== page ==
In what must rank as one of the speedier capitulations to a regulator in recent Australian legal history, the ACCC has today announced that waste management company JJ Richards & Sons Pty Ltd has consented to court orders by which JJ Richards agreed that no fewer than 8 terms of the standard form contract used by JJ Richards with small business customers are unfair, and accordingly, void.
The proceedings, which were commenced in the Federal Court of Australia on 6 September 2017, were set to be the first major test of the provisions of the Australian Consumer Law which allow small business customers to challenge unfair contractual terms in standard form contracts. Consumers have been able to challenge unfair terms since 2010, but the laws were extended to small business customers with effect from 12 November 2016.
The terms which were alleged by the ACCC to be unfair (and which, by the consent orders, JJ Richards has accepted that it cannot now enforce) are as follows:
- binding customers to subsequent contracts unless they cancel the contract within 30 days before the end of the term;
- allowing JJ Richards to unilaterally increase its prices;
- removing any liability for JJ Richards where its performance is “prevented or hindered in any way”;
- allowing JJ Richards to charge customers for services not rendered even when caused by reasons beyond the customer’s control;
- granting JJ Richards exclusive rights to remove waste from a customer’s premises;
- allowing JJ Richards to suspend its service but continue to charge the customer if payment is not made after seven days;
- creating an unlimited indemnity in favour of JJ Richards; and
- preventing customers from terminating their contracts if they have payments outstanding and entitling JJ Richards to continue charging customers equipment rental after the termination of the contract.
In addition to orders preventing JJ Richards from relying on any of the unfair terms in any contract entered into since 12 November 2016, JJ Richards has agreed to an injunction restraining it from entering into any contract containing similar terms for a period of 5 years. JJ Richards has also agreed to corrective advertising, and an order that it implement an Australian Consumer Law compliance program for the next 3 years. You can read te full orders made by the Federal Court by clicking on this link: JJ Richards – orders of Moshinsky J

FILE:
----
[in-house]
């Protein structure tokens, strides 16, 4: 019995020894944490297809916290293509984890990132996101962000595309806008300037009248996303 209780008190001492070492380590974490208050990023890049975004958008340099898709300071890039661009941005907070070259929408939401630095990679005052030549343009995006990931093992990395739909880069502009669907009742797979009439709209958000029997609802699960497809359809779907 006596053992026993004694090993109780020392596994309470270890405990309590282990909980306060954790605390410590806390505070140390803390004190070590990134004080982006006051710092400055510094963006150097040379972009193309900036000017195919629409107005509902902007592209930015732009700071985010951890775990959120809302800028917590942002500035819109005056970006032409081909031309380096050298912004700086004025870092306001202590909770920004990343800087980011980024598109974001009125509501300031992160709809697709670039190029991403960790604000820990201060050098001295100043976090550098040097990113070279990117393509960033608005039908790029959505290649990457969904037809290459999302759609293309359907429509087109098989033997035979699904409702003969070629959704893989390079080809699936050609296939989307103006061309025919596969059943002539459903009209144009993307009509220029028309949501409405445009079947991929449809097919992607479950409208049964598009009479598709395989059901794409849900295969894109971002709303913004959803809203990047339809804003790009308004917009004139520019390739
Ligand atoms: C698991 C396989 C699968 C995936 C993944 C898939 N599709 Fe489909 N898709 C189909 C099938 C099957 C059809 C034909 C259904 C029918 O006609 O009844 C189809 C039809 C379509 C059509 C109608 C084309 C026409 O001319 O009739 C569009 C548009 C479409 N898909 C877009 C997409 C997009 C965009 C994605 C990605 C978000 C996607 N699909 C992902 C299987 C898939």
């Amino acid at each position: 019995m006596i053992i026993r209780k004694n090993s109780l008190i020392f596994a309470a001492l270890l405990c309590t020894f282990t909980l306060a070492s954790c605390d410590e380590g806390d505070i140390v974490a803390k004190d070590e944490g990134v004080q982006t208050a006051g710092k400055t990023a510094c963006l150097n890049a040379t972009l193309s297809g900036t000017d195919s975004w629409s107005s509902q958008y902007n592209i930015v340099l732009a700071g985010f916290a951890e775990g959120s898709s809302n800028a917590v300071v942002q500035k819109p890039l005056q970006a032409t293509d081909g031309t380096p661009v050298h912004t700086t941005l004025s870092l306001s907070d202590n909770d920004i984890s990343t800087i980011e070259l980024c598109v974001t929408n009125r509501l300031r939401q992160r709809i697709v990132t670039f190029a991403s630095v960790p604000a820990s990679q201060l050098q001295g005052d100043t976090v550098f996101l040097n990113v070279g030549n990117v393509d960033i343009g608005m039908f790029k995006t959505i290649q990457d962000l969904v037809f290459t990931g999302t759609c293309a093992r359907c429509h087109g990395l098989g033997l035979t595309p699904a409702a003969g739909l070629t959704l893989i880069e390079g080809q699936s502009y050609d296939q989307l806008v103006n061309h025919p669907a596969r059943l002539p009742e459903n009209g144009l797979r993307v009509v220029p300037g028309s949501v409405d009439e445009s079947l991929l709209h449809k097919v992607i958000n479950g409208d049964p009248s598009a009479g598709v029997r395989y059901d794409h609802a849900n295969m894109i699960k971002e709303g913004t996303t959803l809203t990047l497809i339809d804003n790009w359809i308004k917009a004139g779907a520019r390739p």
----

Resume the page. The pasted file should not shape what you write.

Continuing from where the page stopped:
The agreed facts indicated that since 12 November 2016, JJ Richards had entered into at least 26,000 contracts using the standard terms (although it should be noted that not all of those contracts will have involved small businesses). The consequence is that JJ Richards will now have to deal with the contractual fall-out of sections of each of those contracts (to the extent that they are with small business customers) being unenforceable. To describe the situation in technical legal language, it’s a mess; or if it ain’t, it will do ’til the mess gets here.
The lesson from these proceedings (and from the speed with which JJ Richards agreed to orders which will substantially remake a large number of contracts, and which are likely to have significant commercial effects) is that if you contract with small businesses (those employing less than 20 people) and you have not reviewed any standard form contracts which you use, there is no longer any time to, err, waste.
If you would like to get “Worth knowing” articles sent to you by email when we publish them, you can now sign up to our mailing list here